PARIS -- Amid a wave of criticism, Standard & Poor's defended its decision to downgrade nine European countries and insisted Saturday that the region's leaders aren't doing enough to solve their debt crises.
The prime minister of France, the biggest economy hit by the downgrade, vowed to press ahead with cost-cutting measures that opponents say will suffocate growth. The loss of its coveted AAA status wounded France's self-image and market credibility just as it is facing a new recession and presidential elections.
The downgrade Friday night may make it more expensive for struggling countries to borrow money, reduce debts and sustain growth. It also came just as crucial negotiations between the Greek government and its private creditors appeared close to collapse.
Voices rose up Saturday against the power that ratings agencies wield. Critics of S&P have questioned its credibility and relevance before because it failed to foresee the collapse in the U.S. subprime mortgage market, which helped trigger the financial meltdown of 2008.
The latest downgrade brought a downbeat end to a mildly encouraging week for Europe's most debt-laden nations. It also served as a reminder that the 17-country eurozone faces what German Chancellor Angela Merkel called a "long road" ahead to win back investors' confidence.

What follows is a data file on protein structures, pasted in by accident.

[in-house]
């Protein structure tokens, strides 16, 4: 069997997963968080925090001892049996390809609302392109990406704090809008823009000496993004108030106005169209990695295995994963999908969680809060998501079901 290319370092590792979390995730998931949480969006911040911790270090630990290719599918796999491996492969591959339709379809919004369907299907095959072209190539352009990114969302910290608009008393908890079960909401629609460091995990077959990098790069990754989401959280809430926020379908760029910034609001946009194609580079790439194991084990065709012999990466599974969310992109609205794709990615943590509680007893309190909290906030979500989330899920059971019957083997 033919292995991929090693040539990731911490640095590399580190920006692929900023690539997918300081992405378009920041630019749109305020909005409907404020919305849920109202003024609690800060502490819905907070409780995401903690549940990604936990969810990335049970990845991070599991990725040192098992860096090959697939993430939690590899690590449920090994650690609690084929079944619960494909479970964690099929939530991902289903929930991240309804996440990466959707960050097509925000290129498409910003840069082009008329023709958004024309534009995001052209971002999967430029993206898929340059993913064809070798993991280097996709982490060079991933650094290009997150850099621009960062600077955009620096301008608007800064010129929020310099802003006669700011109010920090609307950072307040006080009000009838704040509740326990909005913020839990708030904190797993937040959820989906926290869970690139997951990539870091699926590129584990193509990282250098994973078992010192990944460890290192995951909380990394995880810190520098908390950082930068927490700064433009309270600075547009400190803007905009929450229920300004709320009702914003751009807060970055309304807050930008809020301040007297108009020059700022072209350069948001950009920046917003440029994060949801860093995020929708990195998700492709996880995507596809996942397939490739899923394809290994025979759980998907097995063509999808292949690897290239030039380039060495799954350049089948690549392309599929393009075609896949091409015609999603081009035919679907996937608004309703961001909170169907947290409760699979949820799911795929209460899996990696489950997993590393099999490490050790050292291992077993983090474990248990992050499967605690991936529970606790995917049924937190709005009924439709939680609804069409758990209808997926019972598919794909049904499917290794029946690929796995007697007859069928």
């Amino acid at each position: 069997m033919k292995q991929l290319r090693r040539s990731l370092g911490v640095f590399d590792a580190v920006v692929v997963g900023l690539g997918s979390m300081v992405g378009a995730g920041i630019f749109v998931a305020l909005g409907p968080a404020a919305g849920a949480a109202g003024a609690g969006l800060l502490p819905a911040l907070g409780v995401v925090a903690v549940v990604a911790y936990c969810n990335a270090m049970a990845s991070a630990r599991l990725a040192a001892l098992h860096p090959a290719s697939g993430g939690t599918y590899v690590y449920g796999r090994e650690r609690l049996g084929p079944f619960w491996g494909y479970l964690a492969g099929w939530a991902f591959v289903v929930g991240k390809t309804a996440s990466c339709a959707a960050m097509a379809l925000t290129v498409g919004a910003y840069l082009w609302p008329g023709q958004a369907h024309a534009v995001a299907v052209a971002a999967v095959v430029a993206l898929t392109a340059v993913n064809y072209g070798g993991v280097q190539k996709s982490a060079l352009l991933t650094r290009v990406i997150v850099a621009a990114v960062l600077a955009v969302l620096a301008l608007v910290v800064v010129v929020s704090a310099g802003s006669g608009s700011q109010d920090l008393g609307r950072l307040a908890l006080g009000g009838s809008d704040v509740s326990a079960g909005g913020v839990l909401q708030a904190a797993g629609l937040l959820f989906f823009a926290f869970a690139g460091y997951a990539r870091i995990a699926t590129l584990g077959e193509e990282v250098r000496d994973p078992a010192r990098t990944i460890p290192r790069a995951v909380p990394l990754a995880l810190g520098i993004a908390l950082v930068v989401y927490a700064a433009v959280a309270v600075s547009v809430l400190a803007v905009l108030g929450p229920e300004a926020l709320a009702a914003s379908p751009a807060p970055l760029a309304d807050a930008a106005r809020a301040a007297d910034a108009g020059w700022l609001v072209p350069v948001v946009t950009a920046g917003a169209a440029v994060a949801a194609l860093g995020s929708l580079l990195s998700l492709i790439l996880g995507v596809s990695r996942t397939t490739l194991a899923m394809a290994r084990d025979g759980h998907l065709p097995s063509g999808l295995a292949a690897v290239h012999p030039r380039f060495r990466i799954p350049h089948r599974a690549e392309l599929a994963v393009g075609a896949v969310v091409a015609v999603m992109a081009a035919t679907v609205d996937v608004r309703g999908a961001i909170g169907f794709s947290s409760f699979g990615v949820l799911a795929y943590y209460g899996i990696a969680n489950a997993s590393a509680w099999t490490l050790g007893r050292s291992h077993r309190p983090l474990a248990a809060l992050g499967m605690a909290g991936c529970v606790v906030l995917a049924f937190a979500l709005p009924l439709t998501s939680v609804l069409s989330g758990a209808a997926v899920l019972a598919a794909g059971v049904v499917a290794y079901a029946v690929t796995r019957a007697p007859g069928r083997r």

Cyprus President Dimitris Christofias called the downgrade "unacceptable."
"The latest downgrade is completely unfair and loaded with ulterior motives," he told reporters. "Just when the Cyprus economy is breathing easier and showing signs of emerging from the crisis, and when our financing needs for 2012 and perhaps beyond 2012, have been covered, a [credit ratings] agency comes along to downgrade."
Austria's chancellor criticized S&P's decision to strip his country of its AAA rating, and noted that his coalition government was working on an austerity package.
Werner Faymann wrote on his Facebook page that the decision showed "that Austria must become more independent from the financial markets."
In Germany, whose AAA rating remained untouched, a senior lawmaker with Merkel's conservative party, Michael Meister, suggested action to reduce the significance of ratings. Merkel signaled her support.
S&P spokesman Martin Winn dismissed suggestions that the agency's decisions were political and could further hurt indebted countries. "The track record of our sovereign ratings as indicators of default risk worldwide is very strong," he said.